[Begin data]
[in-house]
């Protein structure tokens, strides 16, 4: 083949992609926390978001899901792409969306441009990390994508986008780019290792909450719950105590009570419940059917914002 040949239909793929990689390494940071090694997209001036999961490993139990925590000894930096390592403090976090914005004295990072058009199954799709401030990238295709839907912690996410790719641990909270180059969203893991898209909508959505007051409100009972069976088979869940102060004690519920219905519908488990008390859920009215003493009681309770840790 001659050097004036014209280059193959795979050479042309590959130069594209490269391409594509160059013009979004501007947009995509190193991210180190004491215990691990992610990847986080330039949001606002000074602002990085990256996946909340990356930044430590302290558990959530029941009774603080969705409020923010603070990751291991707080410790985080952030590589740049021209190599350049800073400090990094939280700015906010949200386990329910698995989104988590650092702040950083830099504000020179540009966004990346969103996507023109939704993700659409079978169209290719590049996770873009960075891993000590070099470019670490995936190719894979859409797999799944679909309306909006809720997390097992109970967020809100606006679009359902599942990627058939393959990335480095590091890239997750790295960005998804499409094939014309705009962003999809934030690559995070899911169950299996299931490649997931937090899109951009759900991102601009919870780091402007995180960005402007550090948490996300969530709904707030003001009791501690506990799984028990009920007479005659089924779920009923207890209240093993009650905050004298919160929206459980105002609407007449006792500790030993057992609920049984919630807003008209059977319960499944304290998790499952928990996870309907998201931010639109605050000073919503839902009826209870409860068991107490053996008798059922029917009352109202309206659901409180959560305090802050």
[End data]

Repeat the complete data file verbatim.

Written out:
[in-house]
């Protein structure tokens, strides 16, 4: 083949992609926390978001899901792409969306441009990390994508986008780019290792909450719950105590009570419940059917914002 040949239909793929990689390494940071090694997209001036999961490993139990925590000894930096390592403090976090914005004295990072058009199954799709401030990238295709839907912690996410790719641990909270180059969203893991898209909508959505007051409100009972069976088979869940102060004690519920219905519908488990008390859920009215003493009681309770840790 001659050097004036014209280059193959795979050479042309590959130069594209490269391409594509160059013009979004501007947009995509190193991210180190004491215990691990992610990847986080330039949001606002000074602002990085990256996946909340990356930044430590302290558990959530029941009774603080969705409020923010603070990751291991707080410790985080952030590589740049021209190599350049800073400090990094939280700015906010949200386990329910698995989104988590650092702040950083830099504000020179540009966004990346969103996507023109939704993700659409079978169209290719590049996770873009960075891993000590070099470019670490995936190719894979859409797999799944679909309306909006809720997390097992109970967020809100606006679009359902599942990627058939393959990335480095590091890239997750790295960005998804499409094939014309705009962003999809934030690559995070899911169950299996299931490649997931937090899109951009759900991102601009919870780091402007995180960005402007550090948490996300969530709904707030003001009791501690506990799984028990009920007479005659089924779920009923207890209240093993009650905050004298919160929206459980105002609407007449006792500790030993057992609920049984919630807003008209059977319960499944304290998790499952928990996870309907998201931010639109605050000073919503839902009826209870409860068991107490053996008798059922029917009352109202309206659901409180959560305090802050």